Cablegram unnumbered LONDON, 21 November 1938, 10.00 p.m.
Reference to my telegram today's date  suggested statement
The Government of the Commonwealth has been invited with the
Governments of the other Dominions, His Majesty's Government in
the United Kingdom and the Governments of other Powers to consider
the plight of many thousands of unfortunate people as the result
of recent happenings in Europe.
It views with feelings of deep sympathy the sufferings of the
people both of Aryan and non-Aryan races who have become refugees.
The Government has considered very earnestly the extent to which
it can in concert with other countries assist in a humanitarian
way to alleviate the conditions of these unfortunate people.
The Government feels that if a solution of this problem is to be
found countries must be prepared to receive a proportion of those
who have to be expatriated computed in relation to their
populations and capacity to assimilate them.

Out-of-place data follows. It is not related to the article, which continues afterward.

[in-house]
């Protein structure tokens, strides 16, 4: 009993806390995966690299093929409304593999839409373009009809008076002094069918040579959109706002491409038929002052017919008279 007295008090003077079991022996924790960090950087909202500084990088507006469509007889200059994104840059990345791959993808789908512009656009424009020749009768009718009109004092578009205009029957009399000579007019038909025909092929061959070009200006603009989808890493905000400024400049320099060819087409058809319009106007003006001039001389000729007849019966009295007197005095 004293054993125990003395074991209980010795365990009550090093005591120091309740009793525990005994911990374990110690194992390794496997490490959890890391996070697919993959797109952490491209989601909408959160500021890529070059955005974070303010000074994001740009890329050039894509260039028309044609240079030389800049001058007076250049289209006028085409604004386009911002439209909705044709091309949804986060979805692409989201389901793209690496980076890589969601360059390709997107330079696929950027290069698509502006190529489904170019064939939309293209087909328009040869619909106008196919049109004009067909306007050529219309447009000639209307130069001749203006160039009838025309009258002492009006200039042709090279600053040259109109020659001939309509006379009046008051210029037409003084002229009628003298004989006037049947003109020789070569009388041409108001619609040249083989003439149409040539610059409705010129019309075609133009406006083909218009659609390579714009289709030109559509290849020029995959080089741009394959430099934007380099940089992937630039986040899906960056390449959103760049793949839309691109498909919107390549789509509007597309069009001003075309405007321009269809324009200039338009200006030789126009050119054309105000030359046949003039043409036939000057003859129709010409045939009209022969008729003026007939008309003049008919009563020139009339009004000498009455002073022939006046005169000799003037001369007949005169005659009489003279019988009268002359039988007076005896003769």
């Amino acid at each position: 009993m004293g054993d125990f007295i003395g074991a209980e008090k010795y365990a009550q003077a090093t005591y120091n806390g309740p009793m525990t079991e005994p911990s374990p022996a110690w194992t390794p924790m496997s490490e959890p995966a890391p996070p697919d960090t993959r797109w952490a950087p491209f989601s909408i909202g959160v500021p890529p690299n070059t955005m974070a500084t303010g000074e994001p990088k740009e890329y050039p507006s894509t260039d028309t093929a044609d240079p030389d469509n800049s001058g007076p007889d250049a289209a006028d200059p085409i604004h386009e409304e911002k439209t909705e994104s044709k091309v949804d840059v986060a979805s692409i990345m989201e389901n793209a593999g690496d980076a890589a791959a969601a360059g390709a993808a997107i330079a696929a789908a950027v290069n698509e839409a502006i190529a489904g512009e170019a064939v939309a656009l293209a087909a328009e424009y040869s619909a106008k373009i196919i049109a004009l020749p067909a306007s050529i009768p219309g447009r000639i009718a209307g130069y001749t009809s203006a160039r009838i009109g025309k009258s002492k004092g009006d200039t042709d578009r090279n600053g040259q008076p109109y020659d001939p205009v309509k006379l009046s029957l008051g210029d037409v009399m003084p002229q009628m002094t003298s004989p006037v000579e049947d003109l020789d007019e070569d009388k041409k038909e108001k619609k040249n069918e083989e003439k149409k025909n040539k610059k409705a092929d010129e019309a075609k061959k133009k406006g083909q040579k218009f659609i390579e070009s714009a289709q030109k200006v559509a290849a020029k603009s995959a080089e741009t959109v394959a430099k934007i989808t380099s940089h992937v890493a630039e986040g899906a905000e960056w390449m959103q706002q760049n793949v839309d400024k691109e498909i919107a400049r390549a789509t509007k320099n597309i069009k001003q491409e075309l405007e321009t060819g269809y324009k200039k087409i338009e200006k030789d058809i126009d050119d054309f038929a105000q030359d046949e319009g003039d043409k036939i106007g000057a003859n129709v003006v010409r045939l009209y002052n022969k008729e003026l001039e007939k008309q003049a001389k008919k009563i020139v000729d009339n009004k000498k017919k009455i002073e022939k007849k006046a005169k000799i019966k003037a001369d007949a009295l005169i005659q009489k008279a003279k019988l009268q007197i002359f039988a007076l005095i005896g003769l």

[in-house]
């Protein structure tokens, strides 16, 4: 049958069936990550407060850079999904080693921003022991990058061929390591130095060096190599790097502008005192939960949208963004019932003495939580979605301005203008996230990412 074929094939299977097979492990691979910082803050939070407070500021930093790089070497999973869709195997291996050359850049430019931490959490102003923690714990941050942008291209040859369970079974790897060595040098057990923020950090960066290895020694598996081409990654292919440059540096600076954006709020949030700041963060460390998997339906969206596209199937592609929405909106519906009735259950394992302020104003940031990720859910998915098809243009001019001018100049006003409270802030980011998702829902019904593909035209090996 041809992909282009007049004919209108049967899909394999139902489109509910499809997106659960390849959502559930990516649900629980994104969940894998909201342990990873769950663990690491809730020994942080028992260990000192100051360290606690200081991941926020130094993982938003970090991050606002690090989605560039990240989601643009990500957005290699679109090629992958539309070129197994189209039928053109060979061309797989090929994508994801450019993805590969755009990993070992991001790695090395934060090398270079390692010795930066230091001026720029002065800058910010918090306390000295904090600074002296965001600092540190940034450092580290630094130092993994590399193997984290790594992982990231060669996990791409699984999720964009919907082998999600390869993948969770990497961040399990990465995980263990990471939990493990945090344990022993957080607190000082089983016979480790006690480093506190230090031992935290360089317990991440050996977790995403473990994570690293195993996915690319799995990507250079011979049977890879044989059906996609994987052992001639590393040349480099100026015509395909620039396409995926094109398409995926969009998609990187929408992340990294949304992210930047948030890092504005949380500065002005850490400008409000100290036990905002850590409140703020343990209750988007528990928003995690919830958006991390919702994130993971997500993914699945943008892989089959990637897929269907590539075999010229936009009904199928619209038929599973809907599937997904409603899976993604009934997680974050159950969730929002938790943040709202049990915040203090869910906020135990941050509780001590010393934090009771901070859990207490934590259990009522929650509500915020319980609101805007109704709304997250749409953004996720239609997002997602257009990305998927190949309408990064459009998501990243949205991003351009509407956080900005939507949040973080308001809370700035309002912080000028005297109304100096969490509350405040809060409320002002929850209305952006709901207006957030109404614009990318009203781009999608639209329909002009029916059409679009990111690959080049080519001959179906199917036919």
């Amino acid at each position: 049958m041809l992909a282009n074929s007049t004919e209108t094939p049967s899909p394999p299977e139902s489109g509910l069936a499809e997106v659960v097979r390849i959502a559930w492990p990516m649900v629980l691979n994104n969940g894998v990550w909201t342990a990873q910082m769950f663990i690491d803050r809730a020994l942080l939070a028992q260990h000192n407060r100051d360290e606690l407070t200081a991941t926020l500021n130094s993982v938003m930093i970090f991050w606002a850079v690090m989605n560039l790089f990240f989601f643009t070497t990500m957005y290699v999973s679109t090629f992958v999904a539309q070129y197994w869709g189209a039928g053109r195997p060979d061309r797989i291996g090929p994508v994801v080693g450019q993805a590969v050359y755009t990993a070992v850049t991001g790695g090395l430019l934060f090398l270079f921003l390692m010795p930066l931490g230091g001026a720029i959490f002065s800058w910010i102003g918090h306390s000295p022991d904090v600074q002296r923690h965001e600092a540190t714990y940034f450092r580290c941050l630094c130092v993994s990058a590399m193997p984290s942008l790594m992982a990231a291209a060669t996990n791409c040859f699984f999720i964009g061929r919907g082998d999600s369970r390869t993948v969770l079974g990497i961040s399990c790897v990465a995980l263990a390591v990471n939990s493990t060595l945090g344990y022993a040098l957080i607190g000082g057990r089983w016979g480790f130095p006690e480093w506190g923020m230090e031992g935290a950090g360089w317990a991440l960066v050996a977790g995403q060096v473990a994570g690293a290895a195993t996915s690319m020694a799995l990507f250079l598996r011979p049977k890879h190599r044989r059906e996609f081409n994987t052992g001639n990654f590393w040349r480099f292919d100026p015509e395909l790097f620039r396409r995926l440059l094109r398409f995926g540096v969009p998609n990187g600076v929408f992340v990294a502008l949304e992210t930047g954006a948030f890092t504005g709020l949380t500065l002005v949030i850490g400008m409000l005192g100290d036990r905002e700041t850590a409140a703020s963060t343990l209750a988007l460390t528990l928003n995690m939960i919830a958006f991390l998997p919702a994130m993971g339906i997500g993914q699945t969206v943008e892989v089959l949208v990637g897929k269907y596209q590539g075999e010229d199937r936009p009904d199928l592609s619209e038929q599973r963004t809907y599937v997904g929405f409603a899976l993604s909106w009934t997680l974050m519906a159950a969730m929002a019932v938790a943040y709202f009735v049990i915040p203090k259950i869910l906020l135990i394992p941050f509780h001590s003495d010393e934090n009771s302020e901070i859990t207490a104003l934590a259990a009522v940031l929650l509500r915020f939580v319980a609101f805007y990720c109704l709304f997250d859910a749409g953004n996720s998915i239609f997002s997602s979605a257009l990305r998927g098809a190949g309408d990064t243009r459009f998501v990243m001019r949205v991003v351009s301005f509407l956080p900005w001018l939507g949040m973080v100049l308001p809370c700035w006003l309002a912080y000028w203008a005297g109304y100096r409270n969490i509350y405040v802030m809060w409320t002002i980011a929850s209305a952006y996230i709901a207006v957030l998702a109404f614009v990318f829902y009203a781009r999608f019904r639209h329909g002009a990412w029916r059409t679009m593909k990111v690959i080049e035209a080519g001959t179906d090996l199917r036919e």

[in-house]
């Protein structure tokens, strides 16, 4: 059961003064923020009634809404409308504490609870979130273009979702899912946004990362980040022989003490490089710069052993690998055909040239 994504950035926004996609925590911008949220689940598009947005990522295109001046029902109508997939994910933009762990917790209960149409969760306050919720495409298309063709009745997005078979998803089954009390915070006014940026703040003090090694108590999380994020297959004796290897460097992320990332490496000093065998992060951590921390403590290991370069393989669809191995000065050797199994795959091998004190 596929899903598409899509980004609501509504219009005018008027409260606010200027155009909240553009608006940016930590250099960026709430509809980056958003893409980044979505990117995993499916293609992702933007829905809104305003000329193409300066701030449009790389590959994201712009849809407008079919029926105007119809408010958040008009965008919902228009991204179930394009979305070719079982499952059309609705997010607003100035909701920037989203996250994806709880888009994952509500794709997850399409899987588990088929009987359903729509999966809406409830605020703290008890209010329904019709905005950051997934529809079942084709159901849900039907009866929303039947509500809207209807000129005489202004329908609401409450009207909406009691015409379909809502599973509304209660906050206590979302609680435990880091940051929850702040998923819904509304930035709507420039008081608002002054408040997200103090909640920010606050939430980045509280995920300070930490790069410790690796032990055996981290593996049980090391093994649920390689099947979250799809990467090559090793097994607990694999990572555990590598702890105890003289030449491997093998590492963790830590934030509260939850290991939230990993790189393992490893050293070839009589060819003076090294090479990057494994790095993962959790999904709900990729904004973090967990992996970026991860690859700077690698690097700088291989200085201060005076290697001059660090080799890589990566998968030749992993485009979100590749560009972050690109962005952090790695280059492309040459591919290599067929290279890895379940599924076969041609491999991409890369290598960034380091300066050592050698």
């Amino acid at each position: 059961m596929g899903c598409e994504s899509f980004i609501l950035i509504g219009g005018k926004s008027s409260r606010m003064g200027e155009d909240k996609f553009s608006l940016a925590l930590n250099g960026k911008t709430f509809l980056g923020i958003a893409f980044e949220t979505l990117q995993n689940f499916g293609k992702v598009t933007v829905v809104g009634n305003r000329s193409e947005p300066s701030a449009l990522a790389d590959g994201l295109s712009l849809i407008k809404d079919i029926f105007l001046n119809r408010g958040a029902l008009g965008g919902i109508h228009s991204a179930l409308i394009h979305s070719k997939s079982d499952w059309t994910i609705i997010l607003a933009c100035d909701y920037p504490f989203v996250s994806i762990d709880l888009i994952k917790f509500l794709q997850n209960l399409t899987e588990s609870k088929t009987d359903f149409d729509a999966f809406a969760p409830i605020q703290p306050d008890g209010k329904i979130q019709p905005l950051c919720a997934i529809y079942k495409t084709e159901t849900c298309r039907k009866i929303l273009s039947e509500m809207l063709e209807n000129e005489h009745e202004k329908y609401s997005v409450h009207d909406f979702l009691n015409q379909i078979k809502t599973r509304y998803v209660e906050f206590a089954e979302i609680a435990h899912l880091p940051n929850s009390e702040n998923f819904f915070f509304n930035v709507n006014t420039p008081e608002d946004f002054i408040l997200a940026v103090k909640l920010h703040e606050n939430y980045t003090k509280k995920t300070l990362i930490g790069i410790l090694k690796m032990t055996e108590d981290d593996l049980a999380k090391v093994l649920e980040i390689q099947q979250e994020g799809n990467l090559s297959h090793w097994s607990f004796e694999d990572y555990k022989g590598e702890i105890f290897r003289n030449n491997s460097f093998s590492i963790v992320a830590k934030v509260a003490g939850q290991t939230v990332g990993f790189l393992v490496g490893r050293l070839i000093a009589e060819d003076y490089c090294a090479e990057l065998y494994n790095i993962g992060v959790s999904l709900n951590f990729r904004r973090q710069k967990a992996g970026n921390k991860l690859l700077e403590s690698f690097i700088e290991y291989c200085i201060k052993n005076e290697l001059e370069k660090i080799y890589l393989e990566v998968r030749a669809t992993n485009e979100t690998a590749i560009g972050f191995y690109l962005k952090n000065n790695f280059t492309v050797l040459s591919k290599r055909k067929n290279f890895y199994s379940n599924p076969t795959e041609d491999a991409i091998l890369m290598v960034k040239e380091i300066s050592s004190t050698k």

In recognizing this obligation and after careful examination of
the position the Commonwealth Government has decided that
Australia should assist to the extent of receiving 30,000 refugees
over a term of three years.
In connection with this offer the Government will regulate the
proportion of non-Aryan and Aryan which will be admitted to the
Commonwealth each year and will prescribe the numbers which will
be accepted from the several countries in which refugee
populations exist. It will also only receive those classes whose
entry to Australia will not disturb existing labour conditions.
Farm workers and domestic workers will be given preference.
Special consideration will be given to individuals who have
capital and experience necessary for establishing and developing
industries not already adequately catered for and in particular
those industries which would command a market both within and
outside Australia for their products.
In arriving at the figure of 30,000 over period of three years the
Government has been influenced by the necessity that the existing
standards of living should not be disturbed and of reconciling
with the interests of refugees the interests of its own present
population and of the people of the British race who desire to
establish in Australia.